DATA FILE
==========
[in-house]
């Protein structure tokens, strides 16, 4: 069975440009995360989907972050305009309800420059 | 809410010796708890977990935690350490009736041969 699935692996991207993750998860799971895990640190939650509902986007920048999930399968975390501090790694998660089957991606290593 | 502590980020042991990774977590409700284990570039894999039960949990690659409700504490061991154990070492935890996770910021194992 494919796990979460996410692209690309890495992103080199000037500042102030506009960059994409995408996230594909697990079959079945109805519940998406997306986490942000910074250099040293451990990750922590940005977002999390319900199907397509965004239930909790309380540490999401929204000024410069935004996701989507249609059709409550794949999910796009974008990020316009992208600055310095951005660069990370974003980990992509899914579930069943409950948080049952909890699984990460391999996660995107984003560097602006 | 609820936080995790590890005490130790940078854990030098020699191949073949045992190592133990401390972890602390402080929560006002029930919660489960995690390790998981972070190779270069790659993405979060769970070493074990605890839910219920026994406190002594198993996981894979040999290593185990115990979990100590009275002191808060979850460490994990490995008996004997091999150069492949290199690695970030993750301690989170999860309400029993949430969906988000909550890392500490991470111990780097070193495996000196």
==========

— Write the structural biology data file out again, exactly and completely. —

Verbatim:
[in-house]
């Protein structure tokens, strides 16, 4: 069975440009995360989907972050305009309800420059 | 809410010796708890977990935690350490009736041969 699935692996991207993750998860799971895990640190939650509902986007920048999930399968975390501090790694998660089957991606290593 | 502590980020042991990774977590409700284990570039894999039960949990690659409700504490061991154990070492935890996770910021194992 494919796990979460996410692209690309890495992103080199000037500042102030506009960059994409995408996230594909697990079959079945109805519940998406997306986490942000910074250099040293451990990750922590940005977002999390319900199907397509965004239930909790309380540490999401929204000024410069935004996701989507249609059709409550794949999910796009974008990020316009992208600055310095951005660069990370974003980990992509899914579930069943409950948080049952909890699984990460391999996660995107984003560097602006 | 609820936080995790590890005490130790940078854990030098020699191949073949045992190592133990401390972890602390402080929560006002029930919660489960995690390790998981972070190779270069790659993405979060769970070493074990605890839910219920026994406190002594198993996981894979040999290593185990115990979990100590009275002191808060979850460490994990490995008996004997091999150069492949290199690695970030993750301690989170999860309400029993949430969906988000909550890392500490991470111990780097070193495996000196």